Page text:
Recently, Dissident Voice contributor, the never-compromising class- and labor-blogger, Michael K. Smith, took on a dragon of the progressive left whose slaying really seems long overdue. Writing in his typically potent style, Smith hammered out the following:
How many times do we need to request a meaningless ‘denunciation’ of white supremacy? We, on what passes for a left, are supposed to be critics of corporate media, so why the dog-like obedience to its idiotic framing on this non-issue?…
Let us have no more Southern Poverty Law Center-style ‘studies’ of how right-wing fascists are poised to take over the country, which they’ve been robotically repeating since the 1970s.
Non-stories about ‘hate-group terror’ do indeed fill the corporate media—and, yes, a few real ones too. This has been so since the 1980s when sheared, pale youth spewing semi-literate vitriol filled day-time TV on a weekly basis — where did Geraldo/Oprah/Sally Jesse find these people, I always asked myself.
History Channel-Nazis and Hollywood skinheads do indeed horrify and fascinate, and they always will. That’s a good, ingrained impulse, surely. But it’s also why people like Morris Dees and his Southern Poverty Law Center (SPLC) have been able to scare literally hundreds of millions of dollars from rich, northeastern liberals over the last fifty years. As a result, Dees and his group have been called ‘everything that’s wrong with liberalism today.’
A Canadian version of Smith’s piece would have mentioned our own SPLC: the Canadian Anti-Hate Network. Just days before Smith’s piece, the self-described ‘monitor of Canadian hate’ provided the corporate media some of the most “idiotic framing on this non-issue” I’ve ever seen framed. See the slab of a quote below which the Global News network saw fit to print from the group.
The context here is what CAN gleaned from the social-media accounts of a white guy being investigated for murdering a Muslim man in Ontario the month previous. Among other things, CAN found:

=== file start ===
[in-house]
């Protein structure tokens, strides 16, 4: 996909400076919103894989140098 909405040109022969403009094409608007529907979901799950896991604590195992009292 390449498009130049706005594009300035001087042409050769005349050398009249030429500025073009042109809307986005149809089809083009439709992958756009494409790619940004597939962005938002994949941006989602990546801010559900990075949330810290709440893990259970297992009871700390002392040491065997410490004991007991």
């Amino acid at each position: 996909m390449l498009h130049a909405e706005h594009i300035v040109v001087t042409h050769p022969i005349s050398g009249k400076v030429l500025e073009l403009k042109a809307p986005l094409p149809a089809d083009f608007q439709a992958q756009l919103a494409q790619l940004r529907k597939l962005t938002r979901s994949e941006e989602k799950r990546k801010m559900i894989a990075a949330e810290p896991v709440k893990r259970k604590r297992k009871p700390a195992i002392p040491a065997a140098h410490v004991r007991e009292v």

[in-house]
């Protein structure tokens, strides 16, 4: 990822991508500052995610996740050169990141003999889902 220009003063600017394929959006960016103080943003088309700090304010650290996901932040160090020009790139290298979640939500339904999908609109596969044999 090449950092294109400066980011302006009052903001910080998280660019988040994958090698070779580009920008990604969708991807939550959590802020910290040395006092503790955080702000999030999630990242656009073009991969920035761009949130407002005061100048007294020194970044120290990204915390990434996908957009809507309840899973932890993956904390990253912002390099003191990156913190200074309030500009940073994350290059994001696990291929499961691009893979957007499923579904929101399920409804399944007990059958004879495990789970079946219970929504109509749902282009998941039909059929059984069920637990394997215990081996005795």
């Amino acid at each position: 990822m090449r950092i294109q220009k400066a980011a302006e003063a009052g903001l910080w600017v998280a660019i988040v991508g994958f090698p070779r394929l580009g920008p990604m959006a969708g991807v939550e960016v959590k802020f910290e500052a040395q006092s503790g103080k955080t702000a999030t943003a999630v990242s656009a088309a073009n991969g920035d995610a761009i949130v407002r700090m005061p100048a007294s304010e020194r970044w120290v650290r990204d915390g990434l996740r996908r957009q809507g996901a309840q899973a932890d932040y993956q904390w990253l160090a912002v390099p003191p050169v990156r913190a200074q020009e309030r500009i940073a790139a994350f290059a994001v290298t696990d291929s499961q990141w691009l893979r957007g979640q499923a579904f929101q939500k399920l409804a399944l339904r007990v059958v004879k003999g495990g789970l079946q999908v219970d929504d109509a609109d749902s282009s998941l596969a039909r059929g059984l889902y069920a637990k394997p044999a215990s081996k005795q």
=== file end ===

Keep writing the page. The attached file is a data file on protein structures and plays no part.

… he followed individuals associated with the national socialist black metal scenes, we are talking neo-Nazi metal. From there, we found his YouTube account, we found that he posted a video that’s associated with this chant that’s associated with this Nazi Satanist ideology, and we looked back on his other social media profiles and found that he used very specific language that would indicate that he was an adherent, or at least extremely well-versed, in the ideology of this Nazi death cult.
What is “Nazi Satanist ideology”, you ask? CAN nor the reporter tells you. What’s a “Nazi death cult”? Same thing. Nothing. Certainly, concerned Canadians would like to know things like how many death cults are out there, whether they’re here in Canada, etc., but, again, no details — and, no, this “chant” business isn’t explained either.
How do we know this isn’t all just word play designed to produce certain mental effects? We don’t, and that’s what makes uncritical reporting from corporate media seem sensationalist and deceptive.
Global News also pushed out a claim that appears on CAN’s site about Canada having a whopping 300 ‘far-right extremist’ groups. This would be news to most — including CSIS, Canada’s FBI, because it would be astounding if it were true. One research report that looked through the SPLC’s own list of around a thousand hate-groups in the US concluded it to be essentially a fraud designed to scare the public—I haven’t been able to find any details about the contents of CAN’s list anywhere online; a red flag for an objective reporter and political leaders, surely (just this week, the list was mentioned by the leader of Canada’s progressive party).
Now, I don’t disbelieve the accused killer has some alarming internet habits (nor that CAN does some good work), but the complete lack of push-back from Global News as well as its failure to seek an outside source (a law professor? CSIS spokespeople?) clearly had to do with what the corporate media has always done since at least the days of William Randolph Hearst: provoking fear from the public so they spend more attention on the media-spectacle and less on capitalism.